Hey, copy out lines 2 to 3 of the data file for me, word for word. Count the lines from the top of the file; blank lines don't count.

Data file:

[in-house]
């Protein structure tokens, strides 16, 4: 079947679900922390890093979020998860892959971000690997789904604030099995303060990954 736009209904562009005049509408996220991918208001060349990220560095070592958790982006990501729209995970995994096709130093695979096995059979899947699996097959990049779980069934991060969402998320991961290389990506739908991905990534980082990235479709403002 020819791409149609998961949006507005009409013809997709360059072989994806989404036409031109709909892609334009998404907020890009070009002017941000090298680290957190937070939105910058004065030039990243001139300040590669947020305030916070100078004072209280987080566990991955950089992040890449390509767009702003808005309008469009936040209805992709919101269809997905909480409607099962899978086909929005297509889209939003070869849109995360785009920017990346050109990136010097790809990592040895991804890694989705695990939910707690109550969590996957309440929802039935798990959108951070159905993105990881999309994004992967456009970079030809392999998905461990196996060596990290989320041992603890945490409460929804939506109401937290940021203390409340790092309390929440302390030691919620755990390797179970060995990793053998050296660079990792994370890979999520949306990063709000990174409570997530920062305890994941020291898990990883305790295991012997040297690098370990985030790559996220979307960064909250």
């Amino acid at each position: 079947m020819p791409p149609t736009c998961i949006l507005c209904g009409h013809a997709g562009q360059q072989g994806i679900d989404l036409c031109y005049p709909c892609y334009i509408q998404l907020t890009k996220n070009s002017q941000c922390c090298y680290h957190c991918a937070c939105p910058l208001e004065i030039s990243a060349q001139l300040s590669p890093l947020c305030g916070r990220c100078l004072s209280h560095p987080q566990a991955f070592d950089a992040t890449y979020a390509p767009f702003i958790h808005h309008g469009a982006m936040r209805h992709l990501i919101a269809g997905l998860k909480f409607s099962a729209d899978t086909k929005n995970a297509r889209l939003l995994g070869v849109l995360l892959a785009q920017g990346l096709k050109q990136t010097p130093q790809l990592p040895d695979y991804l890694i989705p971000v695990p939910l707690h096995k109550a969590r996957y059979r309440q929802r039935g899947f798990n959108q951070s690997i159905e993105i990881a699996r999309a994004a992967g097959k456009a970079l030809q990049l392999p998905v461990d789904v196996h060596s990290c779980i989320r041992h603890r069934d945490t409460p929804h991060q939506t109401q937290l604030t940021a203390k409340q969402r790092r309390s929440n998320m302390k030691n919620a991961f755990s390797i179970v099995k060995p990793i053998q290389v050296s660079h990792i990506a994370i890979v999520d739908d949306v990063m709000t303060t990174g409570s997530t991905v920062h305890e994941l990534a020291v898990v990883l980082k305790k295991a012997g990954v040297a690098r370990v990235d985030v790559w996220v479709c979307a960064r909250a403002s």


């Protein structure tokens, strides 16, 4: 079947679900922390890093979020998860892959971000690997789904604030099995303060990954 736009209904562009005049509408996220991918208001060349990220560095070592958790982006990501729209995970995994096709130093695979096995059979899947699996097959990049779980069934991060969402998320991961290389990506739908991905990534980082990235479709403002 020819791409149609998961949006507005009409013809997709360059072989994806989404036409031109709909892609334009998404907020890009070009002017941000090298680290957190937070939105910058004065030039990243001139300040590669947020305030916070100078004072209280987080566990991955950089992040890449390509767009702003808005309008469009936040209805992709919101269809997905909480409607099962899978086909929005297509889209939003070869849109995360785009920017990346050109990136010097790809990592040895991804890694989705695990939910707690109550969590996957309440929802039935798990959108951070159905993105990881999309994004992967456009970079030809392999998905461990196996060596990290989320041992603890945490409460929804939506109401937290940021203390409340790092309390929440302390030691919620755990390797179970060995990793053998050296660079990792994370890979999520949306990063709000990174409570997530920062305890994941020291898990990883305790295991012997040297690098370990985030790559996220979307960064909250």
């Amino acid at each position: 079947m020819p791409p149609t736009c998961i949006l507005c209904g009409h013809a997709g562009q360059q072989g994806i679900d989404l036409c031109y005049p709909c892609y334009i509408q998404l907020t890009k996220n070009s002017q941000c922390c090298y680290h957190c991918a937070c939105p910058l208001e004065i030039s990243a060349q001139l300040s590669p890093l947020c305030g916070r990220c100078l004072s209280h560095p987080q566990a991955f070592d950089a992040t890449y979020a390509p767009f702003i958790h808005h309008g469009a982006m936040r209805h992709l990501i919101a269809g997905l998860k909480f409607s099962a729209d899978t086909k929005n995970a297509r889209l939003l995994g070869v849109l995360l892959a785009q920017g990346l096709k050109q990136t010097p130093q790809l990592p040895d695979y991804l890694i989705p971000v695990p939910l707690h096995k109550a969590r996957y059979r309440q929802r039935g899947f798990n959108q951070s690997i159905e993105i990881a699996r999309a994004a992967g097959k456009a970079l030809q990049l392999p998905v461990d789904v196996h060596s990290c779980i989320r041992h603890r069934d945490t409460p929804h991060q939506t109401q937290l604030t940021a203390k409340q969402r790092r309390s929440n998320m302390k030691n919620a991961f755990s390797i179970v099995k060995p990793i053998q290389v050296s660079h990792i990506a994370i890979v999520d739908d949306v990063m709000t303060t990174g409570s997530t991905v920062h305890e994941l990534a020291v898990v990883l980082k305790k295991a012997g990954v040297a690098r370990v990235d985030v790559w996220v479709c979307a960064r909250a403002s």